Unfortunately for Mr Robinson-Brown, it is a question decided by bishops whose own jobs are decided by Number 10 Downing Street. Such bishops did once stand up to the Prime Minister, back in the 1980s. They were punished. Prime Minister Margaret Thatcher appointed George Carey as Archbishop of Canterbury.

So what did the Diocese of London do, when a black clergyman called bullsh*t on a racist Prime Minister, and told a substantial portion of the white majority that their feel-good celebrations were an expression of white nationalism?

I am a theologian. So if you were curious you could ask me whether I think it is consistent with the calling of a priest in the Church of England to speak out in this way. I think it is. Is it consistent with the gospel message of good news? Yes. There’s a long history of this. We teach it to those training for ordination to the priesthood. We encourage it.

I am not a canon lawyer. One could ask such a person whether it is legally permitted for a priest to speak out in this way. That is a ridiculous thing to do, by the way. Of course it is legally permitted.

There are guidelines for digital engagement. These have a force different in scale and scope from the declarations made by ordinands when they are made priests in the Church of England. But they exist. There is also a Digital Charter. They differ in their focus. The first has a focus on being respectful and honest. The second has a focus on being kind and welcoming. They overlap though. The second is the kind of thing you can sign. Mr Robinson-Brown has agreed to sign it, although he is not required as a priest to do so.

Mr Robinson-Brown has thus declared that he is committed to truth, kindness, welcome, inspiration, togetherness, and safeguarding.

It’s an interesting list. The last has legal force. The others… well, who could be against those?

So how do you call bullsh*t on a racist Prime Minister and tell the white majority that their feel-good community spirit masks their white nationalism, but in a way that embraces kindness, welcome, inspiration, and togetherness?

Oh dear.

The Diocese of London is in a right pickle. Or, helped by Mr Adorno, we could say that it finds there is no right life in a world of falsehoods. No right life for Mr Robinson-Brown. No right life for the Diocese. Either way, it cannot sit on its hands.

Mr Robinson-Brown has received not just a furious reaction, but a furious racist reaction, indeed a furious racist homophobic reaction. The Diocese of London ought to say something about that. Something unequivocal. Perhaps it will.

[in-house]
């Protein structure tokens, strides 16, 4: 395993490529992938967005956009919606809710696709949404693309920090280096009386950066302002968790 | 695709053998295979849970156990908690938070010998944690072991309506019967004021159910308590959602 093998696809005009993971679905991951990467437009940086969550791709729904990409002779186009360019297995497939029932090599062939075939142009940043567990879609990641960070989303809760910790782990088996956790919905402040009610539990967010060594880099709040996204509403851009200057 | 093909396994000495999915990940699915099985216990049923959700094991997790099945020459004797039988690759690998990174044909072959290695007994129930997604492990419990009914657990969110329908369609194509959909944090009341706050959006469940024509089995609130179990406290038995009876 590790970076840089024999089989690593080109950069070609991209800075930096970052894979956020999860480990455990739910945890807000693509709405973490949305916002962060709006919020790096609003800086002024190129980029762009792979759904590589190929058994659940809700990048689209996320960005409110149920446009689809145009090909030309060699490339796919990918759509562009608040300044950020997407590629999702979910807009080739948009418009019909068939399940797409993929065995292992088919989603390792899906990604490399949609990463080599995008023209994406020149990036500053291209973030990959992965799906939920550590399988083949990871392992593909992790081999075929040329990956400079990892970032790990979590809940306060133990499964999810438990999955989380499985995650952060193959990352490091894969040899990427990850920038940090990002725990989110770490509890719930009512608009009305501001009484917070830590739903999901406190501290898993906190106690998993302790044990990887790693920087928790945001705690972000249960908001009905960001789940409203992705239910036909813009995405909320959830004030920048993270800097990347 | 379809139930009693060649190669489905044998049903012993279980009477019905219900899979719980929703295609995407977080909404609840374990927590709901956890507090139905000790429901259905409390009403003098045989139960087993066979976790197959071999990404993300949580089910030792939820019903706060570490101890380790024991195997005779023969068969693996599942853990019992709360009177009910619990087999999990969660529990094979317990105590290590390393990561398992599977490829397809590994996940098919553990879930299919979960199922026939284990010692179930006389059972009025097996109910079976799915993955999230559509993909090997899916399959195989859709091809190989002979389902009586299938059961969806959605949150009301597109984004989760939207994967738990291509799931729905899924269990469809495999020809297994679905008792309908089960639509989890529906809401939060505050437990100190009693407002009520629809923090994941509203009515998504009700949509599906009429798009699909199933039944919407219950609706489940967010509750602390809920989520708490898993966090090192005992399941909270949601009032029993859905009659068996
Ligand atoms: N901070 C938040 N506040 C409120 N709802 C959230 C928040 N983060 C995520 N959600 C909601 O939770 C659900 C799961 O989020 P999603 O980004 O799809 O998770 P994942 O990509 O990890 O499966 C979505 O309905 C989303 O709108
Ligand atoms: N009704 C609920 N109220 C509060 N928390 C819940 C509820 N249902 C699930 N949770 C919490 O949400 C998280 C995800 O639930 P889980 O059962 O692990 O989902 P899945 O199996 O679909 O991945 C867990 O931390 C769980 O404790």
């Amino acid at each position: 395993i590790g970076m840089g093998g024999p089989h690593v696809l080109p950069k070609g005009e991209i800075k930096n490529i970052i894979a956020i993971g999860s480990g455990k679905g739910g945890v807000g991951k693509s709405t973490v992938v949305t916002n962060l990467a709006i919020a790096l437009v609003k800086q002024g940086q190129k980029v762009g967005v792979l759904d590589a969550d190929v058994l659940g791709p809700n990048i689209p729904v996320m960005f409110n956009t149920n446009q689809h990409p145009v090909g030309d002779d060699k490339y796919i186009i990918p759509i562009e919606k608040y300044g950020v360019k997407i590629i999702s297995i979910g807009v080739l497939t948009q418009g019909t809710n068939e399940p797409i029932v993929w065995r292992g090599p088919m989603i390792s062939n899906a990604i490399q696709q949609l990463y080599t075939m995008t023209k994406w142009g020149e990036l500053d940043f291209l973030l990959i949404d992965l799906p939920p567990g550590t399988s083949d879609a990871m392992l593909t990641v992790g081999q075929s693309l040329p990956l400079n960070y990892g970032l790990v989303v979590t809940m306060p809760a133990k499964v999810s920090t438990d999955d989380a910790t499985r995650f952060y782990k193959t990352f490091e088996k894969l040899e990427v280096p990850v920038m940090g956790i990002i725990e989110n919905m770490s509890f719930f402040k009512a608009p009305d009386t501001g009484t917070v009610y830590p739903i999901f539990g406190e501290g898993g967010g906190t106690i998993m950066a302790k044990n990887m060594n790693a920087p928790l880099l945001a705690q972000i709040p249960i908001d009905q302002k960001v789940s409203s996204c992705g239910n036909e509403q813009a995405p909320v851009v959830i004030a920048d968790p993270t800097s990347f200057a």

Mr Robinson-Brown has spoken truth to power. Very risky. The Diocese of London could consider whether what he said was indeed true. It won’t do that. I cannot imagine anyone in authority saying either that it was true or that it was not true.

The Diocese’s first public judgements are that Mr Robinson-Brown’s comments were ‘unacceptable, insensitive, and ill-judged’. Well of course that is what is nearly always said when black people accuse white people of racism. The Diocese will have to do better than that.

The Diocese of London is conducting a review, led by the Archdeacon of London, Luke Miller. If you pray, you should pray for Fr Luke. He will need a great deal of wisdom for this task.

The Diocese of London probably thinks that there is a review into the actions of Mr Robinson-Brown. But that is romantic nonsense.

It is a review on at least three levels. The first is what Church of England clergy can and cannot say publicly. The second is into the Diocese of London, and how it handles the case of a black priest who speaks truth to power. The third is into the Church of England, and whether its recent positive noises about diversity and race are just hot air masking white nationalism.

There is no right life in a world of falsehoods. But there are wise actions, at a human scale, that protect the vulnerable. Mr Robinson-Brown is very vulnerable indeed, and he was vulnerable long before he tweeted.

I stand in solidarity with Mr Robinson-Brown.

So should the Bishop of London.

She should not stand by while others shoot him ‘reluctantly’ in the back.

God is not calling her to slit this young man’s throat.

—–

© Nicholas Adams is Professor of Philosophical Theology at the University of Birmingham.
This article first appeared on a Facebook page, and is republished by agreement.